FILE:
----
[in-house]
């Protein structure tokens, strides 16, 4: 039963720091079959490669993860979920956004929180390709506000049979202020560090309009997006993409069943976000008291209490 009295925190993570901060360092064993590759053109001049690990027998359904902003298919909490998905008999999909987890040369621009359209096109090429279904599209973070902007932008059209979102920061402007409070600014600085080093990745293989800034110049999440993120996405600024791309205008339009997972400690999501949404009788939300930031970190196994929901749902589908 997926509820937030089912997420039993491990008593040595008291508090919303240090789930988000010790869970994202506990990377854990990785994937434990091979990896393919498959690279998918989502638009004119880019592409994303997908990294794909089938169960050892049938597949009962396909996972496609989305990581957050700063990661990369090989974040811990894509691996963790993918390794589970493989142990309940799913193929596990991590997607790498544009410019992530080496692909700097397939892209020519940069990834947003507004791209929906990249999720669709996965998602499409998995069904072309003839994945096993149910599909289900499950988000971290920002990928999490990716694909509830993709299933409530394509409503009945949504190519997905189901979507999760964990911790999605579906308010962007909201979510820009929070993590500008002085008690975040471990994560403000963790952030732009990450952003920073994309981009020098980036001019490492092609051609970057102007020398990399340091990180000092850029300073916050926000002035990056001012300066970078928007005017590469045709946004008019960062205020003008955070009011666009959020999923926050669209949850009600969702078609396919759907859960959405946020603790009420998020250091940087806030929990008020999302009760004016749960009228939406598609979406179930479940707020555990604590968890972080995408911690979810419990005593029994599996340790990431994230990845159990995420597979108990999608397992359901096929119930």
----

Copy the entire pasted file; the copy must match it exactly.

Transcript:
[in-house]
């Protein structure tokens, strides 16, 4: 039963720091079959490669993860979920956004929180390709506000049979202020560090309009997006993409069943976000008291209490 009295925190993570901060360092064993590759053109001049690990027998359904902003298919909490998905008999999909987890040369621009359209096109090429279904599209973070902007932008059209979102920061402007409070600014600085080093990745293989800034110049999440993120996405600024791309205008339009997972400690999501949404009788939300930031970190196994929901749902589908 997926509820937030089912997420039993491990008593040595008291508090919303240090789930988000010790869970994202506990990377854990990785994937434990091979990896393919498959690279998918989502638009004119880019592409994303997908990294794909089938169960050892049938597949009962396909996972496609989305990581957050700063990661990369090989974040811990894509691996963790993918390794589970493989142990309940799913193929596990991590997607790498544009410019992530080496692909700097397939892209020519940069990834947003507004791209929906990249999720669709996965998602499409998995069904072309003839994945096993149910599909289900499950988000971290920002990928999490990716694909509830993709299933409530394509409503009945949504190519997905189901979507999760964990911790999605579906308010962007909201979510820009929070993590500008002085008690975040471990994560403000963790952030732009990450952003920073994309981009020098980036001019490492092609051609970057102007020398990399340091990180000092850029300073916050926000002035990056001012300066970078928007005017590469045709946004008019960062205020003008955070009011666009959020999923926050669209949850009600969702078609396919759907859960959405946020603790009420998020250091940087806030929990008020999302009760004016749960009228939406598609979406179930479940707020555990604590968890972080995408911690979810419990005593029994599996340790990431994230990845159990995420597979108990999608397992359901096929119930």